This post was submitted by Council Member Geof Huth on behalf of Rosemary Pleva Flynn, Chair and the other members of the Dictionary Working Group.
The year 2005 was a fortunate one for archivists. The Society of American Archivists published Richard Pearce-Moses’ A Glossary of Archival and Records Terminology, and archivists had their first real dictionary of the words they used as a profession. That new Glossary was sophisticated, authoritative, and voluminous. Originally available in print, it continues online on the SAA website for anyone to use for free.
Almost a full decade later, the language of archivists and archives has changed. Our vocabulary has grown as technology has inhabited our work, but also the realm of archives is growing. While technology is part of the reason for this, the rest has to do with how the archives profession is increasing its range of interests—from conservation and digital records, to advocacy and the law, to our myriad connections with allied professions that are blurring the boundaries between us. After all these years, after so much change, it is time to update, revise, and enlarge this work.
With this in mind, the SAA Council created the Dictionary Working Group in fall 2012 to review and revise the 2005 Glossary. I serve as a member of the working group, which is led by Rosemary Pleva Flynn, who has years of experience working on ARMA International’s glossary. The other members of the working group—Tamar Chute, Kristy Dixon, Pam Hackbart-Dean, Andrew Hyslop, Dawn Schmitz, Margery Sly, and Diane Vogt-O’Connor—are dedicated archivists from across the country who are committed to enriching this resource.
After a year and a half, the working group has developed a solid plan to expand the value of the dictionary so that it can continue to grow as a searchable database on the web. From now on, the working group will be rolling out new information about the dictionary on a regular basis and engaging SAA members in its creation.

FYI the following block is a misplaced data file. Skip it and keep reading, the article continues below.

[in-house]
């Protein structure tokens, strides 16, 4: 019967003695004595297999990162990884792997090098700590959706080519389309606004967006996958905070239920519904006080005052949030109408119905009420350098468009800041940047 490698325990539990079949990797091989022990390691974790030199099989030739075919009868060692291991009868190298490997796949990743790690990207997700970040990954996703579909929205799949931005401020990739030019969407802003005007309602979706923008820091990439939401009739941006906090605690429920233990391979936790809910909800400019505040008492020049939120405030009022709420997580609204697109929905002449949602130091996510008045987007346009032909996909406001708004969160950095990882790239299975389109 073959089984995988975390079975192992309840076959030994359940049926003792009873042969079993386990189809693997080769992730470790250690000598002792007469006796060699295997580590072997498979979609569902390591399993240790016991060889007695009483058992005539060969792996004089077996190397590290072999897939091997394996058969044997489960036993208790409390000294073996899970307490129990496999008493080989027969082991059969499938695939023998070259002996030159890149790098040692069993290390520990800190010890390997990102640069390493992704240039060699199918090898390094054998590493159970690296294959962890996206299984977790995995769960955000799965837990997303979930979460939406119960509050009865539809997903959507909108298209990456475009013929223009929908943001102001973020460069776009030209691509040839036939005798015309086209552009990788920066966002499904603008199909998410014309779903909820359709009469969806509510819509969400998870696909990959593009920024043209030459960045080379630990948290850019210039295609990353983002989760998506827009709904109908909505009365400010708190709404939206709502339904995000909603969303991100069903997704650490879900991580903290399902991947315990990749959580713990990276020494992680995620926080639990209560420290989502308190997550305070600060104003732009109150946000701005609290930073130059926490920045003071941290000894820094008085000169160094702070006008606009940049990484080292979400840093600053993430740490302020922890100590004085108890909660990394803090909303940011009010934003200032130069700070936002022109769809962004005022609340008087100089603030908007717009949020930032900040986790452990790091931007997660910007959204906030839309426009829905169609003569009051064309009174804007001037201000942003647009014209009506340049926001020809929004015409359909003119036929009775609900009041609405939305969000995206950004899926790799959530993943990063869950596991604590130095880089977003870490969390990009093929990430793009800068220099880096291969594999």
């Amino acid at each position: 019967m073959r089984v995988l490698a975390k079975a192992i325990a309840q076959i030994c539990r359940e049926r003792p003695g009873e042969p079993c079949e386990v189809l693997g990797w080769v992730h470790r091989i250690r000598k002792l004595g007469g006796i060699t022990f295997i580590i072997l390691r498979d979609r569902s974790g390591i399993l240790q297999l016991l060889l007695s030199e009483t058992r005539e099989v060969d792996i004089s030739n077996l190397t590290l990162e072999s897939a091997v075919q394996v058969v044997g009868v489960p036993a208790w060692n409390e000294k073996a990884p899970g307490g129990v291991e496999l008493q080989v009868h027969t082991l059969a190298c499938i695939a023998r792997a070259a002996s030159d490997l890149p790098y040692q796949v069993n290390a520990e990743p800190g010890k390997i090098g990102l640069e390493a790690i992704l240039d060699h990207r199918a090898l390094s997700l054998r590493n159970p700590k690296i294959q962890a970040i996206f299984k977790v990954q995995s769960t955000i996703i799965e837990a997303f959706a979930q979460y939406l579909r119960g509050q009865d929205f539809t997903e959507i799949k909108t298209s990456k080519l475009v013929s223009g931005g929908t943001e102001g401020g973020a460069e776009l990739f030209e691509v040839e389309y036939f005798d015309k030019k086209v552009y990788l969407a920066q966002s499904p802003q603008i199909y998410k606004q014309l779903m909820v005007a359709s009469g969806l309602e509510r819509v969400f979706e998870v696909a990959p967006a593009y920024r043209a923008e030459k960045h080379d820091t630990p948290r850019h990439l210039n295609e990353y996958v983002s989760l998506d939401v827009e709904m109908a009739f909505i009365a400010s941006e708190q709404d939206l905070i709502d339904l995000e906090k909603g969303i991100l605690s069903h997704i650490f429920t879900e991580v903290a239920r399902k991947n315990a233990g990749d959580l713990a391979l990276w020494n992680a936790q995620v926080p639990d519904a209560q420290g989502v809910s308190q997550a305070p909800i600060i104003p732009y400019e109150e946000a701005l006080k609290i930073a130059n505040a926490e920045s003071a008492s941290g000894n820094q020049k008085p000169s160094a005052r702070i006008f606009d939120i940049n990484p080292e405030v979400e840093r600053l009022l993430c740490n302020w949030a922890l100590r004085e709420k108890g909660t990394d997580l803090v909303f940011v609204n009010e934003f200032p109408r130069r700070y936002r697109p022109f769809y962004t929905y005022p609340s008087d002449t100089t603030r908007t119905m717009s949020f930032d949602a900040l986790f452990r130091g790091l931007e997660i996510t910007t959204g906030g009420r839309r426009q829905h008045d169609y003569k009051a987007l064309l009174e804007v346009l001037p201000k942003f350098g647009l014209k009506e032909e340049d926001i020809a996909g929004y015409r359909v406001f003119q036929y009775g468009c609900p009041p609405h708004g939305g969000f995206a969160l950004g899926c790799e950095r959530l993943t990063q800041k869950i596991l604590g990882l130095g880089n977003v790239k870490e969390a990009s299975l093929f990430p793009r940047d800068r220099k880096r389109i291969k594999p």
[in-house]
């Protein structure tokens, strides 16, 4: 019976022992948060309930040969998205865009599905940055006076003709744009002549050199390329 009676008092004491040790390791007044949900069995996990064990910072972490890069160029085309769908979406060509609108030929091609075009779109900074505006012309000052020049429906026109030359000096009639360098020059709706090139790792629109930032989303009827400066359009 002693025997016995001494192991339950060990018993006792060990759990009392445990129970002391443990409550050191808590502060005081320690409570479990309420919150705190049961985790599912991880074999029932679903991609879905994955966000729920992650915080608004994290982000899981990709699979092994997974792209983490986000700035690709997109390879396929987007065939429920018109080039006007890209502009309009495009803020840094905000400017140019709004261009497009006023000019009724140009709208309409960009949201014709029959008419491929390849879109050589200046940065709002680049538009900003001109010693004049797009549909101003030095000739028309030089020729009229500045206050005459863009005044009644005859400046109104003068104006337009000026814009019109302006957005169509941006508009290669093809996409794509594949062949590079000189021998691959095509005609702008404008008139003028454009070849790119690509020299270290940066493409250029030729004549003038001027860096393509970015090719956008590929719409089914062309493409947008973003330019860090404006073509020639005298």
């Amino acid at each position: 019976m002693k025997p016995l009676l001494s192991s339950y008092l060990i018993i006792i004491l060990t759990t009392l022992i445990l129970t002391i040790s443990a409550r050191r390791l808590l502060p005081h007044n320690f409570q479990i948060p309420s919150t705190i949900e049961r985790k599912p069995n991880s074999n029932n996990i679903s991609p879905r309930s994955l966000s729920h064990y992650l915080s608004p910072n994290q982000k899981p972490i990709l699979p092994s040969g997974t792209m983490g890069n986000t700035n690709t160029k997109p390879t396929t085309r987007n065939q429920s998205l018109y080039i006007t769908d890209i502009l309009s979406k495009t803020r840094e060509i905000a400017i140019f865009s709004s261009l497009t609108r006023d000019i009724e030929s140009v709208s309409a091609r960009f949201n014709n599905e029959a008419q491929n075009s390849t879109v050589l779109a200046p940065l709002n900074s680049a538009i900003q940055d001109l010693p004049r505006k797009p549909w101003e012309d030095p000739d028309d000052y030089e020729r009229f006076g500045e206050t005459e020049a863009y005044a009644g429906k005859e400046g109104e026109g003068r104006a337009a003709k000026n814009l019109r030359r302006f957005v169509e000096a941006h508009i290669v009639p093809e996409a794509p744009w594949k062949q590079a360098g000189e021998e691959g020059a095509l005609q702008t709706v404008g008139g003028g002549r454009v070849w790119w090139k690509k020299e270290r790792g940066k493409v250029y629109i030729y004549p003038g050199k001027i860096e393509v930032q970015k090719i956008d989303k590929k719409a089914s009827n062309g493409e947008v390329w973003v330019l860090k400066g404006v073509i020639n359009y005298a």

The new edition will have a new name: Dictionary of Archives Terminology (DAT). The reason for this name change is twofold. First, we need to recognize that what we are starting with—the 2005 Glossary—was already a full-fledged dictionary, rather than a simple glossary. Second, we wanted to distinguish the work done by Pearce-Moses from what is being done to that work, thus preserving the 2005 Glossary as he had created it. Even when our new and renamed edition is added to the SAA website later in 2014, the 2005 Glossary will remain available on line.
One significant project of ours has been to add subject tags to every one of the over 2,000 terms in the existing dictionary. Eventually, this will allow anyone to put together a reading list of terms on a related topic. For example, if you want to produce a list of all the dictionary entries relating to advocacy, a simple click on a hyperlinked tag will take you to exactly what you’re looking for. This is just one example of how we will are working to make DAT an interactive online resource.
We have also been reading the literature of archives from 2005 forward, searching for new terms and finding citations of terms in context so we can define these terms accurately in the dictionary. We have started by reading The American Archivist and books published by SAA, but we will be expanding to other journals and book publishers. Our goal is not to produce a dictionary for SAA, but a dictionary for the archives profession, a dictionary of archives terms in English.
Crowdsourcing is another means by which the working group will be gathering words. We need you to suggest new terms and to send us citations of archives terms in use. Thanks to the dozens of SAA members who have already submitted terms. Please send more. You can help build this resource.
So pay attention during the next few months, as we tell you more about the dictionary. And plan on attending the 2014 Joint Annual Meeting of CoSA, NAGARA, and SAA in Washington, D.C., where we will hold a forum about the dictionary on August 14th and conduct a poster session about DAT.
We want every member of SAA to think about the dictionary and help us make it better. By interacting with this rich vocabulary of ours, you will not only bolster an important resource, but also the profession as a whole.